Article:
Love Calls Us to the Things of This World by Richard Wilbur: Summary and Analysis

Love Calls Us to the Things of This World is one of the most celebrated poems of English literature by Richard Wilbur. The title was taken from the passage from St. Augustine’s Confessions. Wilbur received the famous Pulitzer Prize for Poetry in 1988 for the Collections New and Collected Poems where this poem is also included. This poem is praised for its clear use of conceit, controlled form and symbols.

Richard Wilbur (1921-2017)

The title of the poem in surface indicates that this poem is about the love, but the deeper study reveals that it is not about the love of couples rather about the love of the physical world, the love of life as lived here on earth. The speaker in this poem is waking up in the morning and looks outside through the window. He notices the laundry in the clothes line which have been just hung and he starts imagining that the laundry are moving and the moving force is not wind but the angels.

The speaker an awakened sleeper feels his soul is surveying around the world and its realities and freed from him like floating air. Though it is just the laundry that is hanging in the line, the speaker firmly says that ‘truly there they are’ means the soul is wandering there and moving ‘with the deep joy of impersonal breathing.’ Here, the speaker is metaphorically saying that the hanging clothes are free souls without any earthly duties and responsibilities. The use of extended metaphor or the conceit as the laundry is powerful throughout the poem.  The breathing of the souls are impersonal because souls by nature are calm and serious, opposite to the passionate life of the body.

With the rise of the sun, they rush towards the body and the soul “shrinks from the punctual rape of every blessed day.’ The soul loses its freedom and feels it is being abused by the everyday sin of the body of human beings when it has to return to the body. So, the harsh use of word ‘rape’ is negative here because the soul comes back to the body for its ‘bitter love’. The love of the soul to the body is bitter in a sense that the soul cannot leave the body as its own wish. It has to be with the tangible body and it knows that man has to go through many sins.

The souls come down from the angelic height to the body of ‘thieves’ and ‘lovers’ who knowingly or unknowingly have to lose their innocence. The man has to bring balance between the needs of the soul and the desire of the body. And the soul is drawn to its bitter love because it is only the body that can truly feel the passion of the soul and express it.  The soul wishes only for the ‘laundry’ that symbolizes for the free and sinless life of man and the celebration of the god. But, in the earth, it is not possible as everyone has to maintain the balance between the difficult situation of the soul and the body. Even the holiest nuns are walking here and there with bad habits and are balancing the life.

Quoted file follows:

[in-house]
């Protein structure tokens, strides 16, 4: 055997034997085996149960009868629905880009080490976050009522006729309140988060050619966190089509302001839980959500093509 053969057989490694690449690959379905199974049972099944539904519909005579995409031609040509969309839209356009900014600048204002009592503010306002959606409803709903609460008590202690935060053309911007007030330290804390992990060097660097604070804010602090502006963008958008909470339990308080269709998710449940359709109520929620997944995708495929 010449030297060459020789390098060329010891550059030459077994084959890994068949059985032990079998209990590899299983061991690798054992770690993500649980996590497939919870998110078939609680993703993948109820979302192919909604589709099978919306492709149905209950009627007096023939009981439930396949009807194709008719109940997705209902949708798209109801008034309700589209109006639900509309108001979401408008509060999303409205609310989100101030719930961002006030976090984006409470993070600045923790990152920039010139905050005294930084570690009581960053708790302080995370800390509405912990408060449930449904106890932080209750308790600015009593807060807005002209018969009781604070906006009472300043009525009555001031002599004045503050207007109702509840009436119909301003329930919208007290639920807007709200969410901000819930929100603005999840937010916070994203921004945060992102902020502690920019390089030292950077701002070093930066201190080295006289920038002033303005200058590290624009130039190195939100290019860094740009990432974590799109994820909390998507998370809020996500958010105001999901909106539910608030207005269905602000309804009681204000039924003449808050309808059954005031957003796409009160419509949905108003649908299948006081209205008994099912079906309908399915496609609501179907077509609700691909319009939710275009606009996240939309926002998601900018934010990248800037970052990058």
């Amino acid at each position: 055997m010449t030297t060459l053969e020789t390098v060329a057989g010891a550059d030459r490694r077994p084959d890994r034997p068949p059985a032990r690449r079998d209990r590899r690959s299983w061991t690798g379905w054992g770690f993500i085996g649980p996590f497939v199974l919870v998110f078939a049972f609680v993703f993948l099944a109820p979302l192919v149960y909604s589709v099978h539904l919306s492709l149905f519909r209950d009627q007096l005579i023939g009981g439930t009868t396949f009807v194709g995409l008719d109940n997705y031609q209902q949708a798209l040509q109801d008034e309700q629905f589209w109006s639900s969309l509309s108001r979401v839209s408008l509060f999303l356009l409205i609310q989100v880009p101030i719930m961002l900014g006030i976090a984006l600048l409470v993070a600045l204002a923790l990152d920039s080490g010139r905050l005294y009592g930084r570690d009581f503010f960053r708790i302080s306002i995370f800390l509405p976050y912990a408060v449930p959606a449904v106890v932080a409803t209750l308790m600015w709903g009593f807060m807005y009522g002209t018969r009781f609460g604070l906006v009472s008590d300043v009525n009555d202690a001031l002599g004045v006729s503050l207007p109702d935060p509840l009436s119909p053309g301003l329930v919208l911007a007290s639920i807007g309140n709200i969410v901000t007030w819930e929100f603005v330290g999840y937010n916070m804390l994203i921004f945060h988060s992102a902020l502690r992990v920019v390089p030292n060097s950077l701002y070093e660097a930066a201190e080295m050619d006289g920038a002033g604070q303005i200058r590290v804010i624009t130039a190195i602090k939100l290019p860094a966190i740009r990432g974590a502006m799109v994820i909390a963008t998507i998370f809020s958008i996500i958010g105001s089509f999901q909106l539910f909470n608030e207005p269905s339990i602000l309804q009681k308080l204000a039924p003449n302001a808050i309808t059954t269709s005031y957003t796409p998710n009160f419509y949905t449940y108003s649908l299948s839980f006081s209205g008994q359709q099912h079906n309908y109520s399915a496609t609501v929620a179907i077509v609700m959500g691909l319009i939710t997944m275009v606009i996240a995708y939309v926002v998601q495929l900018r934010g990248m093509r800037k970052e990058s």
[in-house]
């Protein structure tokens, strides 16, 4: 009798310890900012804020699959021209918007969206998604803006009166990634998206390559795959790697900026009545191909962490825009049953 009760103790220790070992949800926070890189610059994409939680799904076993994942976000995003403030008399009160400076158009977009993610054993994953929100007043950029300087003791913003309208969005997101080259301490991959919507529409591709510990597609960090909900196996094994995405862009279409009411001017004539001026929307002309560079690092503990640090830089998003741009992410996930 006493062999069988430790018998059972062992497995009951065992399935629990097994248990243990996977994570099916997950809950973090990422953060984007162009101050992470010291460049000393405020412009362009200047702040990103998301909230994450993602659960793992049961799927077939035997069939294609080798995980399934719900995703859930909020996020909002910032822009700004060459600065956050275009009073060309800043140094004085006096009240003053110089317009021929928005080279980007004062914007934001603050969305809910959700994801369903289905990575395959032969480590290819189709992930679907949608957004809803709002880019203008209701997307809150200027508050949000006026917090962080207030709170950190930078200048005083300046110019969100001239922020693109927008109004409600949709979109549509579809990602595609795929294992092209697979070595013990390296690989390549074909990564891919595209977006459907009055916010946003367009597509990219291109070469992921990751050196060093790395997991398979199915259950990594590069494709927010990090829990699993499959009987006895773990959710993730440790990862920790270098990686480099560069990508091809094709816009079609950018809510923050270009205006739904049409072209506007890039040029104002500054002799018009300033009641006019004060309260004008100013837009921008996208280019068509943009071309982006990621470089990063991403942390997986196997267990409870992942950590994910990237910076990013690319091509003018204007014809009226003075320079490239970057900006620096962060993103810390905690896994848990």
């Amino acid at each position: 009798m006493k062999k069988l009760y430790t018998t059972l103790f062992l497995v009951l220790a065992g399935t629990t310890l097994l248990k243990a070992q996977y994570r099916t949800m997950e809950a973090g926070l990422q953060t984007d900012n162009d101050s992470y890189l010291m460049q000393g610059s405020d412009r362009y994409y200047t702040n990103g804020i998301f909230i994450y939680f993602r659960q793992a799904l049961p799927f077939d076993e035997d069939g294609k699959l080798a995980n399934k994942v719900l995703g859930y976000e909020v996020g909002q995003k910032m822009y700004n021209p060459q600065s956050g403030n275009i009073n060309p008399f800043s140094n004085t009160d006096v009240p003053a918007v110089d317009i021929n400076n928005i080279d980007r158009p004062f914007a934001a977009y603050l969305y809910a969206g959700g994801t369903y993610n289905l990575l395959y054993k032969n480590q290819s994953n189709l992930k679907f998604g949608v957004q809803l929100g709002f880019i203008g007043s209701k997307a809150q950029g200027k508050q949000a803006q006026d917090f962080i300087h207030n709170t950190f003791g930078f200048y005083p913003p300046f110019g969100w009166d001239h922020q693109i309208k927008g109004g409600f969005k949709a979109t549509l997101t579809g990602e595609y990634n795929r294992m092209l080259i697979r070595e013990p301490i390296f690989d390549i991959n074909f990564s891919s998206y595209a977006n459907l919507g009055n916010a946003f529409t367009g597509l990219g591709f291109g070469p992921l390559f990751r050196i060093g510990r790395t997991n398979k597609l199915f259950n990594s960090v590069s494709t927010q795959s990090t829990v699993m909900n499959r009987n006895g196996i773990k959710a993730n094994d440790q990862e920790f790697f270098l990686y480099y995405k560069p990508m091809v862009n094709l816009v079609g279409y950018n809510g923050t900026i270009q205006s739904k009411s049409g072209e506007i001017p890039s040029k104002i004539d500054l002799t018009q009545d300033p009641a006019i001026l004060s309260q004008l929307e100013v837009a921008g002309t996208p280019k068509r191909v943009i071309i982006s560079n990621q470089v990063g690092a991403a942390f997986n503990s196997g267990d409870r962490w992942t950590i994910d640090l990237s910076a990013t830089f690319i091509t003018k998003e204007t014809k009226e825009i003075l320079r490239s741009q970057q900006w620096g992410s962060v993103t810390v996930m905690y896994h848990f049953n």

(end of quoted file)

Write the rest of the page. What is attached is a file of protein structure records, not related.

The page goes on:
The poet in one hand celebrates the physical pleasures and the joys our bodies desire and on the other hand tries to feed the soul with its daily needs. He finds this is the most difficult task of mankind to bring equilibrium between the outside world of the body and the   inside world of soul. The body wants mobility and the soul wants stability with peace. This difficult line of life is in fact very hard to walk through.

Through this poem, Wilbur justifies his notion of spirituality based on the earthly realities. To justify his concept, he juxtaposes the outside world with the inside world. The contrast between outside and inside worlds has been shown through the stanza layout. From the opening line to seventeen line, the poem focused on the words like 'angels' and their fanciful worlds through the image of laundry and its free movement in the air. The seventeen line is the transition point where ‘the soul shrinks’ and unwillingly comes back to the world of the bodies despite its wish to remain in the world of spirit.  In line 29 to 34, the contrast between soul and the body deepens with conflict and paradox. The souls moves to the body for its ‘bitter love’ and accepts the fact that the balance between soul and the body is the perfect balance a man can make, and their lies exact happiness of life. Happiness lies in that point of balance with this realization the soul comes to accept the waiting body.

The journey of the soul in the poem is a quite figurative. It accepts the waking body means to say that the significance of both body and soul has been accepted. Simplicity lies not in renouncing the body, but accepting the body with its faults and features.

The laundry in the poem is the central conceit used in this poem. The trance like moment between sleeping and waking is described as the laundry hung in the line. The laundry here is a far-fetched image that forcefully connects the contrasting situation of the human soul and human body.  The soul wants to be free like the hung laundry in the line, but no one can escape from the truth that the laundry finally has to be on the body of the human being. So, the conflicting situation of the soul and the body is beautifully presented through the conceit of laundry.

Richard Wilbur successfully creates the image in the mind of the reader by the use of imagery like laundry hanging in the line, steam, nuns, colors, eyes open, the cries of the pulley, open windows etc.

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